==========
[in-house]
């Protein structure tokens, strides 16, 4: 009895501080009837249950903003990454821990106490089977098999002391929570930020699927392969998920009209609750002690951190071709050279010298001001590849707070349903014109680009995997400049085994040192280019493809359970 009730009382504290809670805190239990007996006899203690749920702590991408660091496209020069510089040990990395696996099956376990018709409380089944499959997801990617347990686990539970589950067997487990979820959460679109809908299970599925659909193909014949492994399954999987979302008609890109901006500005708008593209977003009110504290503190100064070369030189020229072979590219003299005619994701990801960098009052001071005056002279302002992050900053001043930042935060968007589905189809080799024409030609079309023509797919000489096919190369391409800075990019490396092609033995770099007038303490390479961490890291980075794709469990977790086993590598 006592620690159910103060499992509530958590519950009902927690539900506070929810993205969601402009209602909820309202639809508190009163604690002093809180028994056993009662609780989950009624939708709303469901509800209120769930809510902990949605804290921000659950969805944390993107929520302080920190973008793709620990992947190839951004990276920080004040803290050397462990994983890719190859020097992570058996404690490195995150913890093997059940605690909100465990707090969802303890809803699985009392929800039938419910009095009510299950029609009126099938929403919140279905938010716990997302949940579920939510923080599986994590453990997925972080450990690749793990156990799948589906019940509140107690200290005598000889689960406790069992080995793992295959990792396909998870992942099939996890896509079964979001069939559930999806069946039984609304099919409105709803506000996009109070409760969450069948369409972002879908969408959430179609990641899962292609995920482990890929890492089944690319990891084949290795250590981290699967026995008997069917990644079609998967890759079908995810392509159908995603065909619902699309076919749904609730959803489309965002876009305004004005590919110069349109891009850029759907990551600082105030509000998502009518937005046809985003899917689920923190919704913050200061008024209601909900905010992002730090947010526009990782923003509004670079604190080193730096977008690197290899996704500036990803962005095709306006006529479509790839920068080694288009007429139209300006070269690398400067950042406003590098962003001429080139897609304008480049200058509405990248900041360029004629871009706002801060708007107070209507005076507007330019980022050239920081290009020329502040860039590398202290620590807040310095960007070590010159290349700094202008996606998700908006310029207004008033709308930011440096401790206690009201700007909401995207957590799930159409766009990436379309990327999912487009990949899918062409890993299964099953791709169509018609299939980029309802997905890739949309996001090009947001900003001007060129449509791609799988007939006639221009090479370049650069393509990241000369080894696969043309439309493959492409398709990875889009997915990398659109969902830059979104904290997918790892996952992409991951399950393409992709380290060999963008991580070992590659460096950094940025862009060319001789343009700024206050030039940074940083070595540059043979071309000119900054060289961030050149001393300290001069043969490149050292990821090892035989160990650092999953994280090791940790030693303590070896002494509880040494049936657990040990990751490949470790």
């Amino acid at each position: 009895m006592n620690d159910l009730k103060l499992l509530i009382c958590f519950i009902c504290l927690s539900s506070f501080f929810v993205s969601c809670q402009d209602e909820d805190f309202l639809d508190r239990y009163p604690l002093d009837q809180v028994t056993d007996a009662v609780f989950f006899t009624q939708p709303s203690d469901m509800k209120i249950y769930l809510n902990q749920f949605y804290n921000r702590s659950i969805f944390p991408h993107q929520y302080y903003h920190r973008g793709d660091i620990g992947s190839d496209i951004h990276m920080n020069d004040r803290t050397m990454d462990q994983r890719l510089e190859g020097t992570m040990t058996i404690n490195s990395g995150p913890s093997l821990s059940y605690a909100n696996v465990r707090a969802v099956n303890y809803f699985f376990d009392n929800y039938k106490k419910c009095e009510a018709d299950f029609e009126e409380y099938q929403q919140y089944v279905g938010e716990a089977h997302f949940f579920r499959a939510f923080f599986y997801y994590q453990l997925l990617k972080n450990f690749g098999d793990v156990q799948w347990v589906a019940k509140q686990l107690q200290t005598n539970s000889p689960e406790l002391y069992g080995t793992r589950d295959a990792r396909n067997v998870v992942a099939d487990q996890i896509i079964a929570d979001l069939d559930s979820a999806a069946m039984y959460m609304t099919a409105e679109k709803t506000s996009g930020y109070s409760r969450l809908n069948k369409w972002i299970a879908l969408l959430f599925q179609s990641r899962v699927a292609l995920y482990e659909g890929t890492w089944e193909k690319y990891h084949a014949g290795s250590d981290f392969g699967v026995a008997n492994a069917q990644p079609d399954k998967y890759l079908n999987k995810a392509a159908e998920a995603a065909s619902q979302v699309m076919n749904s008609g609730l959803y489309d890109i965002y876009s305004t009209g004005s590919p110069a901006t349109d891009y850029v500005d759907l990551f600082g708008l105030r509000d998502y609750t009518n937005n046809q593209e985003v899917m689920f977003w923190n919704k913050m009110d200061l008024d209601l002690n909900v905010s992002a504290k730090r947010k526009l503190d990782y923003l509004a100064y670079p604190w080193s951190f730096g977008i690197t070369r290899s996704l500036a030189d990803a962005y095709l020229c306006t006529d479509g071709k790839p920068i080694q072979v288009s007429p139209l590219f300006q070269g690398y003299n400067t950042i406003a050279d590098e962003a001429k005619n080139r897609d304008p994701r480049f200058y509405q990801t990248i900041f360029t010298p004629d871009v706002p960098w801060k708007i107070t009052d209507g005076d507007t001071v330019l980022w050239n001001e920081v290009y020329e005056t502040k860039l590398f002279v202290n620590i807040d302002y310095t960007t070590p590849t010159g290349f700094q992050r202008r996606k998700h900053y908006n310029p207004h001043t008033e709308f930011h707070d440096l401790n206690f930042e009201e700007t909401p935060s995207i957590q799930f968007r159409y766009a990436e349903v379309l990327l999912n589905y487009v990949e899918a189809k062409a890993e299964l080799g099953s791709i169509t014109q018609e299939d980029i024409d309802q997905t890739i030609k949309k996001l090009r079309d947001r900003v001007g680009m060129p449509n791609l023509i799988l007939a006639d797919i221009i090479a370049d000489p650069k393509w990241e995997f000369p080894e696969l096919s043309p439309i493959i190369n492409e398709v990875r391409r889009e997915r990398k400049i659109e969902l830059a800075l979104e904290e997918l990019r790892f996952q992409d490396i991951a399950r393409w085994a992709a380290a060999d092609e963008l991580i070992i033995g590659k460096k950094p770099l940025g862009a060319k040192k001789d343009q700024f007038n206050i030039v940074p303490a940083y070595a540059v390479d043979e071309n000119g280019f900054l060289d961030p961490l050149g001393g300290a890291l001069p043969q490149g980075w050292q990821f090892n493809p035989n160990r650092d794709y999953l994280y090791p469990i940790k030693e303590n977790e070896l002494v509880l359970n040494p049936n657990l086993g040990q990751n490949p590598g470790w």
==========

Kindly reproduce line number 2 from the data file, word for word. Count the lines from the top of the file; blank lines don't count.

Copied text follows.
């Protein structure tokens, strides 16, 4: 009895501080009837249950903003990454821990106490089977098999002391929570930020699927392969998920009209609750002690951190071709050279010298001001590849707070349903014109680009995997400049085994040192280019493809359970 009730009382504290809670805190239990007996006899203690749920702590991408660091496209020069510089040990990395696996099956376990018709409380089944499959997801990617347990686990539970589950067997487990979820959460679109809908299970599925659909193909014949492994399954999987979302008609890109901006500005708008593209977003009110504290503190100064070369030189020229072979590219003299005619994701990801960098009052001071005056002279302002992050900053001043930042935060968007589905189809080799024409030609079309023509797919000489096919190369391409800075990019490396092609033995770099007038303490390479961490890291980075794709469990977790086993590598 006592620690159910103060499992509530958590519950009902927690539900506070929810993205969601402009209602909820309202639809508190009163604690002093809180028994056993009662609780989950009624939708709303469901509800209120769930809510902990949605804290921000659950969805944390993107929520302080920190973008793709620990992947190839951004990276920080004040803290050397462990994983890719190859020097992570058996404690490195995150913890093997059940605690909100465990707090969802303890809803699985009392929800039938419910009095009510299950029609009126099938929403919140279905938010716990997302949940579920939510923080599986994590453990997925972080450990690749793990156990799948589906019940509140107690200290005598000889689960406790069992080995793992295959990792396909998870992942099939996890896509079964979001069939559930999806069946039984609304099919409105709803506000996009109070409760969450069948369409972002879908969408959430179609990641899962292609995920482990890929890492089944690319990891084949290795250590981290699967026995008997069917990644079609998967890759079908995810392509159908995603065909619902699309076919749904609730959803489309965002876009305004004005590919110069349109891009850029759907990551600082105030509000998502009518937005046809985003899917689920923190919704913050200061008024209601909900905010992002730090947010526009990782923003509004670079604190080193730096977008690197290899996704500036990803962005095709306006006529479509790839920068080694288009007429139209300006070269690398400067950042406003590098962003001429080139897609304008480049200058509405990248900041360029004629871009706002801060708007107070209507005076507007330019980022050239920081290009020329502040860039590398202290620590807040310095960007070590010159290349700094202008996606998700908006310029207004008033709308930011440096401790206690009201700007909401995207957590799930159409766009990436379309990327999912487009990949899918062409890993299964099953791709169509018609299939980029309802997905890739949309996001090009947001900003001007060129449509791609799988007939006639221009090479370049650069393509990241000369080894696969043309439309493959492409398709990875889009997915990398659109969902830059979104904290997918790892996952992409991951399950393409992709380290060999963008991580070992590659460096950094940025862009060319001789343009700024206050030039940074940083070595540059043979071309000119900054060289961030050149001393300290001069043969490149050292990821090892035989160990650092999953994280090791940790030693303590070896002494509880040494049936657990040990990751490949470790």